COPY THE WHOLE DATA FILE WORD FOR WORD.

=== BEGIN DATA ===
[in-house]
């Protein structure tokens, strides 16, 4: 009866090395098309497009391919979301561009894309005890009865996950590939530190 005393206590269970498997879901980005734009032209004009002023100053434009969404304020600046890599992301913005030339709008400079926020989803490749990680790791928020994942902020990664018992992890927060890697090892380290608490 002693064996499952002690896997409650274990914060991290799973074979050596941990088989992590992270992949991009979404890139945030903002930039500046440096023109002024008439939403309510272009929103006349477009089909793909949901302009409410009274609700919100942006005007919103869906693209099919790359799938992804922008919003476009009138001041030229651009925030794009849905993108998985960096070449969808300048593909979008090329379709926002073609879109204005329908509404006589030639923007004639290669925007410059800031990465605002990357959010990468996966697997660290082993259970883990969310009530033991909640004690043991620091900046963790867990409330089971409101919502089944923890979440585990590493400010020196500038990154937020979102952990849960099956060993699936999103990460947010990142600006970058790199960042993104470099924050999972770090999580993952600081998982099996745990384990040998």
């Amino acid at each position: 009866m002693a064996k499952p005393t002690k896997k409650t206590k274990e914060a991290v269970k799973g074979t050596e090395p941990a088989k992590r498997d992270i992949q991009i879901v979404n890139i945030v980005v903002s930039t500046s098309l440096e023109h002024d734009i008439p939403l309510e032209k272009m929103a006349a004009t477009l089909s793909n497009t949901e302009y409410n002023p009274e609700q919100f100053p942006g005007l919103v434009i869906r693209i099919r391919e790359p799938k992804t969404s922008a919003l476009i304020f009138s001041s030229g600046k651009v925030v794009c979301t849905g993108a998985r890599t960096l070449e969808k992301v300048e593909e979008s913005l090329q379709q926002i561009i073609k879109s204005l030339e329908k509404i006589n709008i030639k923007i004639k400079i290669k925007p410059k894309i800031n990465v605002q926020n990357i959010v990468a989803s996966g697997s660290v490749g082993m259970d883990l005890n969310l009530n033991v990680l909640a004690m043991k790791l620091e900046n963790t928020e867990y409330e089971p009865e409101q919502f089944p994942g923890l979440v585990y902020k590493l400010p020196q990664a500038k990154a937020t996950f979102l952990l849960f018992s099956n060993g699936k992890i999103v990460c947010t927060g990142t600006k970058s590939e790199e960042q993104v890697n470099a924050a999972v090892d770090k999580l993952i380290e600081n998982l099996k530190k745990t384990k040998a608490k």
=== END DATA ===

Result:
[in-house]
């Protein structure tokens, strides 16, 4: 009866090395098309497009391919979301561009894309005890009865996950590939530190 005393206590269970498997879901980005734009032209004009002023100053434009969404304020600046890599992301913005030339709008400079926020989803490749990680790791928020994942902020990664018992992890927060890697090892380290608490 002693064996499952002690896997409650274990914060991290799973074979050596941990088989992590992270992949991009979404890139945030903002930039500046440096023109002024008439939403309510272009929103006349477009089909793909949901302009409410009274609700919100942006005007919103869906693209099919790359799938992804922008919003476009009138001041030229651009925030794009849905993108998985960096070449969808300048593909979008090329379709926002073609879109204005329908509404006589030639923007004639290669925007410059800031990465605002990357959010990468996966697997660290082993259970883990969310009530033991909640004690043991620091900046963790867990409330089971409101919502089944923890979440585990590493400010020196500038990154937020979102952990849960099956060993699936999103990460947010990142600006970058790199960042993104470099924050999972770090999580993952600081998982099996745990384990040998």
């Amino acid at each position: 009866m002693a064996k499952p005393t002690k896997k409650t206590k274990e914060a991290v269970k799973g074979t050596e090395p941990a088989k992590r498997d992270i992949q991009i879901v979404n890139i945030v980005v903002s930039t500046s098309l440096e023109h002024d734009i008439p939403l309510e032209k272009m929103a006349a004009t477009l089909s793909n497009t949901e302009y409410n002023p009274e609700q919100f100053p942006g005007l919103v434009i869906r693209i099919r391919e790359p799938k992804t969404s922008a919003l476009i304020f009138s001041s030229g600046k651009v925030v794009c979301t849905g993108a998985r890599t960096l070449e969808k992301v300048e593909e979008s913005l090329q379709q926002i561009i073609k879109s204005l030339e329908k509404i006589n709008i030639k923007i004639k400079i290669k925007p410059k894309i800031n990465v605002q926020n990357i959010v990468a989803s996966g697997s660290v490749g082993m259970d883990l005890n969310l009530n033991v990680l909640a004690m043991k790791l620091e900046n963790t928020e867990y409330e089971p009865e409101q919502f089944p994942g923890l979440v585990y902020k590493l400010p020196q990664a500038k990154a937020t996950f979102l952990l849960f018992s099956n060993g699936k992890i999103v990460c947010t927060g990142t600006k970058s590939e790199e960042q993104v890697n470099a924050a999972v090892d770090k999580l993952i380290e600081n998982l099996k530190k745990t384990k040998a608490k």